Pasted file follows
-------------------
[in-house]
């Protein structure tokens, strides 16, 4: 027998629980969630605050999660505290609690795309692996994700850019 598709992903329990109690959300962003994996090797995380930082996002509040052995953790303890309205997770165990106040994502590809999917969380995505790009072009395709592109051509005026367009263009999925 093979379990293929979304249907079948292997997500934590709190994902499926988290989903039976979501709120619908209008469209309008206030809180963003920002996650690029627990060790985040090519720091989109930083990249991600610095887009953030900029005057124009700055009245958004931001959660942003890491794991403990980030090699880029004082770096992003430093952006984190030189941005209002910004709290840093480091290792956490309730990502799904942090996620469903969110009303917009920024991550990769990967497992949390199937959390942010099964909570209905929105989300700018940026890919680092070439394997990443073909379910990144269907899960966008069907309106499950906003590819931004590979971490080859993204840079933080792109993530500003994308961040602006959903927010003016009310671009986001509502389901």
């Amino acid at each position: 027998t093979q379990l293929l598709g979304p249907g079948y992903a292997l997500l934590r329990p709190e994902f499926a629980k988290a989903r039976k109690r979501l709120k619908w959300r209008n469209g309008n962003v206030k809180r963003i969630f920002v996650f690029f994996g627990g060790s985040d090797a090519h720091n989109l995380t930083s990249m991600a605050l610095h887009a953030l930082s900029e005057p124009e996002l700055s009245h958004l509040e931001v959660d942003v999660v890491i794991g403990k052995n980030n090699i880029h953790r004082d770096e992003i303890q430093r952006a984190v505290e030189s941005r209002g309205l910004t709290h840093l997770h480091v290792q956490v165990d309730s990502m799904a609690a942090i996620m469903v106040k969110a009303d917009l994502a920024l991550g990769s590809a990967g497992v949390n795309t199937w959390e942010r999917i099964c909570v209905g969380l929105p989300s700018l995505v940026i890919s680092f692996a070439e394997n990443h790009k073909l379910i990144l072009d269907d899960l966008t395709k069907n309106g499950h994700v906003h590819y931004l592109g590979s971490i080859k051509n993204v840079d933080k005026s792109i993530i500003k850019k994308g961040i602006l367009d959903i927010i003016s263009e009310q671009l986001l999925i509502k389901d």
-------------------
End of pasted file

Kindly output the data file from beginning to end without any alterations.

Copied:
[in-house]
């Protein structure tokens, strides 16, 4: 027998629980969630605050999660505290609690795309692996994700850019 598709992903329990109690959300962003994996090797995380930082996002509040052995953790303890309205997770165990106040994502590809999917969380995505790009072009395709592109051509005026367009263009999925 093979379990293929979304249907079948292997997500934590709190994902499926988290989903039976979501709120619908209008469209309008206030809180963003920002996650690029627990060790985040090519720091989109930083990249991600610095887009953030900029005057124009700055009245958004931001959660942003890491794991403990980030090699880029004082770096992003430093952006984190030189941005209002910004709290840093480091290792956490309730990502799904942090996620469903969110009303917009920024991550990769990967497992949390199937959390942010099964909570209905929105989300700018940026890919680092070439394997990443073909379910990144269907899960966008069907309106499950906003590819931004590979971490080859993204840079933080792109993530500003994308961040602006959903927010003016009310671009986001509502389901």
């Amino acid at each position: 027998t093979q379990l293929l598709g979304p249907g079948y992903a292997l997500l934590r329990p709190e994902f499926a629980k988290a989903r039976k109690r979501l709120k619908w959300r209008n469209g309008n962003v206030k809180r963003i969630f920002v996650f690029f994996g627990g060790s985040d090797a090519h720091n989109l995380t930083s990249m991600a605050l610095h887009a953030l930082s900029e005057p124009e996002l700055s009245h958004l509040e931001v959660d942003v999660v890491i794991g403990k052995n980030n090699i880029h953790r004082d770096e992003i303890q430093r952006a984190v505290e030189s941005r209002g309205l910004t709290h840093l997770h480091v290792q956490v165990d309730s990502m799904a609690a942090i996620m469903v106040k969110a009303d917009l994502a920024l991550g990769s590809a990967g497992v949390n795309t199937w959390e942010r999917i099964c909570v209905g969380l929105p989300s700018l995505v940026i890919s680092f692996a070439e394997n990443h790009k073909l379910i990144l072009d269907d899960l966008t395709k069907n309106g499950h994700v906003h590819y931004l592109g590979s971490i080859k051509n993204v840079d933080k005026s792109i993530i500003k850019k994308g961040i602006l367009d959903i927010i003016s263009e009310q671009l986001l999925i509502k389901d």